SuperHornet wrote:Why the continued reference to a non-existent doctrine, Mark? There is ZERO in the Constitution about a separation between church and state. That merely comes from one line from a letter taken WAY out of context.
All we conservatives care about is the presence of Godly ideas in politics, not the enforcement of one faith group over another.
BTW, not all conservatives are voting Huckabee. I'm about as conservative as they come, yet I'd take McCain over Huckabee any day of the week because of all candidates in this campaign, only McCain is going to do anything to support the world's best Navy. I really wish the stinking media would quit this whitewashing of us as ALL for Huckabee. Now, I'd be happy with either. But McCain comes before Huckabee on MY list.
And there is nothing in the Constitution ABOUT God either...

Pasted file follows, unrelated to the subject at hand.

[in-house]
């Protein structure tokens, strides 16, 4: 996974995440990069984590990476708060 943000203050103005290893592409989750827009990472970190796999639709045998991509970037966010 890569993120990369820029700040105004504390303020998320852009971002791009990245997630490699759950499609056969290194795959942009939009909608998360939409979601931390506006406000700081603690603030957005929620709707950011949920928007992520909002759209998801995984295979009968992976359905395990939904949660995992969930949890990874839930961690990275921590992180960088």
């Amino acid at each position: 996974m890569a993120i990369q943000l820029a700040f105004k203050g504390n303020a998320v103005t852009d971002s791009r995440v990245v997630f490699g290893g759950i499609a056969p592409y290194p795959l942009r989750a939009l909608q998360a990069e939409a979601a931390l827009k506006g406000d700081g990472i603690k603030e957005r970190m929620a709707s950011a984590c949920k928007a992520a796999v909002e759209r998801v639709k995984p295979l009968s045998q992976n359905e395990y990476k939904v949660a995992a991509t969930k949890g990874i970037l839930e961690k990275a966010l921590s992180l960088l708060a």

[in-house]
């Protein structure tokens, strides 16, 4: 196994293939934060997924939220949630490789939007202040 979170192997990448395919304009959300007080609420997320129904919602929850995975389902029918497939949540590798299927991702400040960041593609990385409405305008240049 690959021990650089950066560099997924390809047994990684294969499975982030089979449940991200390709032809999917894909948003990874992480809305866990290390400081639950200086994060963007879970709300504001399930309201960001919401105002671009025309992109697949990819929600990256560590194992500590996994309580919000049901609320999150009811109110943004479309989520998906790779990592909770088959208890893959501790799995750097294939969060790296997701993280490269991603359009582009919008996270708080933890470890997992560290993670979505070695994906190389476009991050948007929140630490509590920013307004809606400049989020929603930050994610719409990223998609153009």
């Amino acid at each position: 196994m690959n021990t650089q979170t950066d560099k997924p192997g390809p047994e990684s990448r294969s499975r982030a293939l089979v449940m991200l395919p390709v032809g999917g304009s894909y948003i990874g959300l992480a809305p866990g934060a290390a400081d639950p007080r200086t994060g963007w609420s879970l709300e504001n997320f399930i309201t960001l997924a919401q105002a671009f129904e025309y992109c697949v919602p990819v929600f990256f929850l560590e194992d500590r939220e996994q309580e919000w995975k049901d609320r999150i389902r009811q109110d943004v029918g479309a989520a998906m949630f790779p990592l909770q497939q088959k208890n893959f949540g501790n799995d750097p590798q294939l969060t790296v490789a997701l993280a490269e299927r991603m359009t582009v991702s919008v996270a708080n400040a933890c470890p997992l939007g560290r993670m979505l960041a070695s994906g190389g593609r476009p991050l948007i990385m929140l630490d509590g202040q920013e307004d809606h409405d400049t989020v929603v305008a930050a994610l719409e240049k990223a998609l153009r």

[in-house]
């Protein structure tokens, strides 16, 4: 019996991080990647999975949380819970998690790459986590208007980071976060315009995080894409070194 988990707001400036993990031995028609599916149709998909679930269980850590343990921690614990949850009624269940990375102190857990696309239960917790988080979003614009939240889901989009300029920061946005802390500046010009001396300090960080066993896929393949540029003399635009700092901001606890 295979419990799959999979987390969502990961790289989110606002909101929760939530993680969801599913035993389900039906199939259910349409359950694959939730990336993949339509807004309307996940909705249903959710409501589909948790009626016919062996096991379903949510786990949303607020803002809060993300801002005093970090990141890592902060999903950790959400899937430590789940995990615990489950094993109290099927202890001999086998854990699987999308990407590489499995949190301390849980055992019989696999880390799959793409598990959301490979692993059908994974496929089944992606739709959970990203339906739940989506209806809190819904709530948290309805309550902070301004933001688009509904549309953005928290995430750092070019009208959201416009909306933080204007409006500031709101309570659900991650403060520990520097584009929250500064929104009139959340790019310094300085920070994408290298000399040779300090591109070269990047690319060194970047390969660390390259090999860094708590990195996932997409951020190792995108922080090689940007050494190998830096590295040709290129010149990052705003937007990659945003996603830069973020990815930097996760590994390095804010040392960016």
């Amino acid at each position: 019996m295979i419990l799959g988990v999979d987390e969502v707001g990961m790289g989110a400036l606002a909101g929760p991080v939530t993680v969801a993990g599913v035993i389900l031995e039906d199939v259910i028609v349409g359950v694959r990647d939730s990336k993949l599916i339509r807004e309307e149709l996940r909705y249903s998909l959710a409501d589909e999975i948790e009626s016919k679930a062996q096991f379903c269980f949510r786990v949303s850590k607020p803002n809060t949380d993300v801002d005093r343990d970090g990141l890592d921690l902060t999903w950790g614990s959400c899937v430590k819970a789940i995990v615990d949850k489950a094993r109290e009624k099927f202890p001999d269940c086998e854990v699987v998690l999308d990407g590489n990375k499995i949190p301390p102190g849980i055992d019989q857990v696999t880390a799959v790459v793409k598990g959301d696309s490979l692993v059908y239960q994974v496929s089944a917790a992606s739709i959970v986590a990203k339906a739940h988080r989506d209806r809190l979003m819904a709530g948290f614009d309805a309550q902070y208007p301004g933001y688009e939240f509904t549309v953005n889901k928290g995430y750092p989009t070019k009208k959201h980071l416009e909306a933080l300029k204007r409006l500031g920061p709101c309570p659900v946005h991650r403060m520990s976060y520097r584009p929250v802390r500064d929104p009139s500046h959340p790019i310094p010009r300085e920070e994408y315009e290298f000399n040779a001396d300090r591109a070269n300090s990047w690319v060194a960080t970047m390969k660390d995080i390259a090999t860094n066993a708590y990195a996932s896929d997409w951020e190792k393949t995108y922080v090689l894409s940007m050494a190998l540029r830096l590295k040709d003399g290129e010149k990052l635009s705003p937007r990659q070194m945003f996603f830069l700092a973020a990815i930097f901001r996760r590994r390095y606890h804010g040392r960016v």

There is the part in the Bill of Rights guaranteeing freedom of, and from religion. The "letter out of context" I think you are refering to is actually a treaty.
It is very clear that the Founding Fathers did not want an overly religious influence on the new Republic. People are free to be religious, but they did not want ANY religion guiding public policy, which is 100% correct.
Public Policy should be guided on what is best for the citizens of the United States.
God, The Bible, or "Godly Ideas", whatever that means, have no business influencing law, or public policy. If the best course for our country in a particular area happens to agree with a "Godly Idea", then great, it should not be reject on that account, either.
Of course, if you are dead set on Godly Ideas, you must first determine whose Godly Ideas you are going to use, and whose interpretation of such is best.